As I argue in my new book, Death by Laughter: Female Hysteria and Early Cinema (2024), fun-loving women were being terrorised into believing that their unrestrained pleasure could destroy them. At the same time, they were enticed by a ballooning entertainment industry to laugh louder, more convulsively, and with greater corporeal abandon than ever before. ‘Laugh? Why, you’ll have to tie them to the seats so that they won’t roll all over the house in fits of convulsive laughter,’ declared The Moving Picture World in 1912. There were even rumours that local tailors had conspired with travelling vaudeville comedians after too many female spectators busted open their corset staves in spontaneous bursts of uncontrollable laughter. (Imagine trying to laugh while wearing a whalebone corset.)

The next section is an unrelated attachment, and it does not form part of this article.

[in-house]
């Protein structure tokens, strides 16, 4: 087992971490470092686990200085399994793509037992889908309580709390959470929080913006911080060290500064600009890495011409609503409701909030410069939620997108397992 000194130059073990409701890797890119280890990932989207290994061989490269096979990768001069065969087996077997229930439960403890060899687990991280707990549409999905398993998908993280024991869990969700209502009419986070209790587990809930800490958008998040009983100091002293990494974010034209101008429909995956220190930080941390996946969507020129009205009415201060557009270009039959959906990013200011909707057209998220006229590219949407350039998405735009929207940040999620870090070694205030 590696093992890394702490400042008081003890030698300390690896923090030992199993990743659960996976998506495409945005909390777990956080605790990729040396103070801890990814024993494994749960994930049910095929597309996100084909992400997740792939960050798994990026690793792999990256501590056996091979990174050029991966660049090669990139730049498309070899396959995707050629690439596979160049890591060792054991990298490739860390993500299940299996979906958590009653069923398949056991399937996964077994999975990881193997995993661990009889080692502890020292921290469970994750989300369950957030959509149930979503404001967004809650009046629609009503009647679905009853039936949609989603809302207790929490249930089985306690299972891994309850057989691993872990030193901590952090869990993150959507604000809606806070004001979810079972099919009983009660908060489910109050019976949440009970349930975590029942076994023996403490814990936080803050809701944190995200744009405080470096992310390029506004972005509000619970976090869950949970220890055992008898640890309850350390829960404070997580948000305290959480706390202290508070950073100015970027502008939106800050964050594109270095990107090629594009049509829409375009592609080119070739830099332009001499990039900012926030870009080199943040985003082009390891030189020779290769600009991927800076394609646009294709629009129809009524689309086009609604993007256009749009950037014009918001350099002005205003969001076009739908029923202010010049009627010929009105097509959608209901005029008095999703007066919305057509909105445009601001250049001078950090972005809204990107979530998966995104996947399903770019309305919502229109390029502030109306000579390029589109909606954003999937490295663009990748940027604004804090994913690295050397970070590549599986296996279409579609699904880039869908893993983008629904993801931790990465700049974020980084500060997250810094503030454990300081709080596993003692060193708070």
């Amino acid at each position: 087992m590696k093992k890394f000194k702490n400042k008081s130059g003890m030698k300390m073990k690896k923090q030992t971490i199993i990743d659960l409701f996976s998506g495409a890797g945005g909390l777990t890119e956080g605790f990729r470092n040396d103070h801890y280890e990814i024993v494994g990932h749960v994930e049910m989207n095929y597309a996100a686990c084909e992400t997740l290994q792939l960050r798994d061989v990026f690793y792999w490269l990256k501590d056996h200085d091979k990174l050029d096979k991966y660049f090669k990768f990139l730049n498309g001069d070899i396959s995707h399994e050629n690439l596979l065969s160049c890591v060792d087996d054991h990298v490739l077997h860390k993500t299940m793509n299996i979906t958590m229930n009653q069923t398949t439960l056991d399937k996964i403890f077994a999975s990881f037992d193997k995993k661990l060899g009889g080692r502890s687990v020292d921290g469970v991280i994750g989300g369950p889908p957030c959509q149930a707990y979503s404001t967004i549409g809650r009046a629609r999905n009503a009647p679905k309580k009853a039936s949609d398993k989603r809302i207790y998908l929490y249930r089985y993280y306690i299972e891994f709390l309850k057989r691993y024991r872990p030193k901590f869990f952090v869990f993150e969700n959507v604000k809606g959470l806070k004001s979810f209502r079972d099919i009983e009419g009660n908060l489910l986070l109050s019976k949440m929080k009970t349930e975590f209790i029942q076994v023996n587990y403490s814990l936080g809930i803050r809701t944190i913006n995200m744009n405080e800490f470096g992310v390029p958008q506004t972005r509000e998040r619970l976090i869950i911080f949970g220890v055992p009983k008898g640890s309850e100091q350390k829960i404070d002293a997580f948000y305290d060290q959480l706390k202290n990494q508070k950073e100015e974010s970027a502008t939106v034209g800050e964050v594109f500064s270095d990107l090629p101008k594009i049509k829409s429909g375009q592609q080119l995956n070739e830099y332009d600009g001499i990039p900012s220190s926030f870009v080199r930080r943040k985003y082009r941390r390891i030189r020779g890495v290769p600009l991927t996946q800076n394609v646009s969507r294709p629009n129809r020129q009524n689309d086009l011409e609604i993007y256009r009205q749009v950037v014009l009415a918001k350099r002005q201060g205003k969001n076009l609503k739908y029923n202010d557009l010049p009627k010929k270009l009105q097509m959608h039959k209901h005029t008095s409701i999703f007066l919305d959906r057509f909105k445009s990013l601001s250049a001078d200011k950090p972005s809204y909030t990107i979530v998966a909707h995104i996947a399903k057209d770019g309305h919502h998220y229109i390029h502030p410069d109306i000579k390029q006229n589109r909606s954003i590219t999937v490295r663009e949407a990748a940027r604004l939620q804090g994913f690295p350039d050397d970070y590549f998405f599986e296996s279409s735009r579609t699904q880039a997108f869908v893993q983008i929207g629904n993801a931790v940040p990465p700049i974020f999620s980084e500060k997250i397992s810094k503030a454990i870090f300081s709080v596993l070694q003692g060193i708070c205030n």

The explosive popularity of cinema and other such amusements around the turn of the century liberated women. Variety shows, pleasure parks, phonograph parlours, roller rinks, dance halls, wax museums and electricity displays numbered among the many uproarious spaces where women could at last savour their participation in ‘mass culture and a new urban crowd’, as Vanessa Schwartz writes in Spectacular Realities (1999). Often compared to a crazy dream or collective hallucination, cinema epitomised the potentials of popular new spectacles to transform the material conditions of ordinary experience for disenfranchised and minoritised audiences.